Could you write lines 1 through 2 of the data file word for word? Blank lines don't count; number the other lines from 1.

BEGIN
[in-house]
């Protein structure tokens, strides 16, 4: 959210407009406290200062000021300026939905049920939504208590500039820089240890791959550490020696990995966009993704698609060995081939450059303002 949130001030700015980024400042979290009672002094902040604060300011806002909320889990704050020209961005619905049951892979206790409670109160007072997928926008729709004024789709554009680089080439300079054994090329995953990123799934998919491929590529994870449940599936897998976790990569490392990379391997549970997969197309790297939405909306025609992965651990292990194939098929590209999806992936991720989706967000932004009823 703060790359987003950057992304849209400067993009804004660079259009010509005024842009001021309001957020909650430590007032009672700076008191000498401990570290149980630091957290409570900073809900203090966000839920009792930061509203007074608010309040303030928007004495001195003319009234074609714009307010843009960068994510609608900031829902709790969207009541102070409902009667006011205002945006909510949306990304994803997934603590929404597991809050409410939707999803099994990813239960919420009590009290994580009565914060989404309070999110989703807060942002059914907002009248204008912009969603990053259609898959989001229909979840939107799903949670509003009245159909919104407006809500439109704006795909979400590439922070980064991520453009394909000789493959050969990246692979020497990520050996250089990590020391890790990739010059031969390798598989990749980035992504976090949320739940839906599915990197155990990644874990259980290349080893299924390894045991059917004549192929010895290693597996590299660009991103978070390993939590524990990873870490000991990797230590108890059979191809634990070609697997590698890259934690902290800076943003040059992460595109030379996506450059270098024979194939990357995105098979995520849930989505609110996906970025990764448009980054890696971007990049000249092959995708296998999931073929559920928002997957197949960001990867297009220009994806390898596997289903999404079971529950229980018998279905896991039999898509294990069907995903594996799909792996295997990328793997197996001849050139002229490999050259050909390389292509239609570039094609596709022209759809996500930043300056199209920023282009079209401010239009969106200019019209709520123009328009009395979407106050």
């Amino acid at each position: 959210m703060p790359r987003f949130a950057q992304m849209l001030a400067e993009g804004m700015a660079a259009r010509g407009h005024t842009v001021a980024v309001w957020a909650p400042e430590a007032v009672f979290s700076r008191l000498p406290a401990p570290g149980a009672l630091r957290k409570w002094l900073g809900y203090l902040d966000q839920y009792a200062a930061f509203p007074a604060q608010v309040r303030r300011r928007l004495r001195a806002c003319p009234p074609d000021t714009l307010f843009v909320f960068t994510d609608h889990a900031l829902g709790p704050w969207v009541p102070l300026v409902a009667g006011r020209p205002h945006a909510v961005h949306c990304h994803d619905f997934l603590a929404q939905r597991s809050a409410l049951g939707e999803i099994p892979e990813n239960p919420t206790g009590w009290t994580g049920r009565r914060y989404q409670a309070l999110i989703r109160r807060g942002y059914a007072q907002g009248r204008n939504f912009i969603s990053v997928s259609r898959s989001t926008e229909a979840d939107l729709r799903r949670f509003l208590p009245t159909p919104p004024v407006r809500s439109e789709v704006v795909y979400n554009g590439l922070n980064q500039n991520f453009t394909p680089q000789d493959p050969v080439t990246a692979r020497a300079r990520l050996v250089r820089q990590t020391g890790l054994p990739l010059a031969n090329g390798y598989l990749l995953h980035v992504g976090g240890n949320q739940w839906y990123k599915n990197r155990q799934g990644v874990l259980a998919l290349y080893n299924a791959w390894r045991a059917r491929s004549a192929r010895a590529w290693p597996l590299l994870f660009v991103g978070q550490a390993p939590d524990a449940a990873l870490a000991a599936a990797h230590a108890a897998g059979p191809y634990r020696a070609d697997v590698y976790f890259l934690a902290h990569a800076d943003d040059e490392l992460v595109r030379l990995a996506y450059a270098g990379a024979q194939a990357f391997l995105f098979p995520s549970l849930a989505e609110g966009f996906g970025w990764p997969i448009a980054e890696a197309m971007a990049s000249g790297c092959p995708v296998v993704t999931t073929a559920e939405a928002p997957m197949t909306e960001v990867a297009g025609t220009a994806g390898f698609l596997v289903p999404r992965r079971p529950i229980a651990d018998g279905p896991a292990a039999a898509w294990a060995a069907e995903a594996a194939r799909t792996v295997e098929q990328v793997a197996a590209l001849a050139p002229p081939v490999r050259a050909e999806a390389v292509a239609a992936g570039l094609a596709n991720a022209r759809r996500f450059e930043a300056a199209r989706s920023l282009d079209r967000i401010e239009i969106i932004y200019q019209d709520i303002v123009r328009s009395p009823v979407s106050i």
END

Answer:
[in-house]
């Protein structure tokens, strides 16, 4: 959210407009406290200062000021300026939905049920939504208590500039820089240890791959550490020696990995966009993704698609060995081939450059303002 949130001030700015980024400042979290009672002094902040604060300011806002909320889990704050020209961005619905049951892979206790409670109160007072997928926008729709004024789709554009680089080439300079054994090329995953990123799934998919491929590529994870449940599936897998976790990569490392990379391997549970997969197309790297939405909306025609992965651990292990194939098929590209999806992936991720989706967000932004009823 703060790359987003950057992304849209400067993009804004660079259009010509005024842009001021309001957020909650430590007032009672700076008191000498401990570290149980630091957290409570900073809900203090966000839920009792930061509203007074608010309040303030928007004495001195003319009234074609714009307010843009960068994510609608900031829902709790969207009541102070409902009667006011205002945006909510949306990304994803997934603590929404597991809050409410939707999803099994990813239960919420009590009290994580009565914060989404309070999110989703807060942002059914907002009248204008912009969603990053259609898959989001229909979840939107799903949670509003009245159909919104407006809500439109704006795909979400590439922070980064991520453009394909000789493959050969990246692979020497990520050996250089990590020391890790990739010059031969390798598989990749980035992504976090949320739940839906599915990197155990990644874990259980290349080893299924390894045991059917004549192929010895290693597996590299660009991103978070390993939590524990990873870490000991990797230590108890059979191809634990070609697997590698890259934690902290800076943003040059992460595109030379996506450059270098024979194939990357995105098979995520849930989505609110996906970025990764448009980054890696971007990049000249092959995708296998999931073929559920928002997957197949960001990867297009220009994806390898596997289903999404079971529950229980018998279905896991039999898509294990069907995903594996799909792996295997990328793997197996001849050139002229490999050259050909390389292509239609570039094609596709022209759809996500930043300056199209920023282009079209401010239009969106200019019209709520123009328009009395979407106050």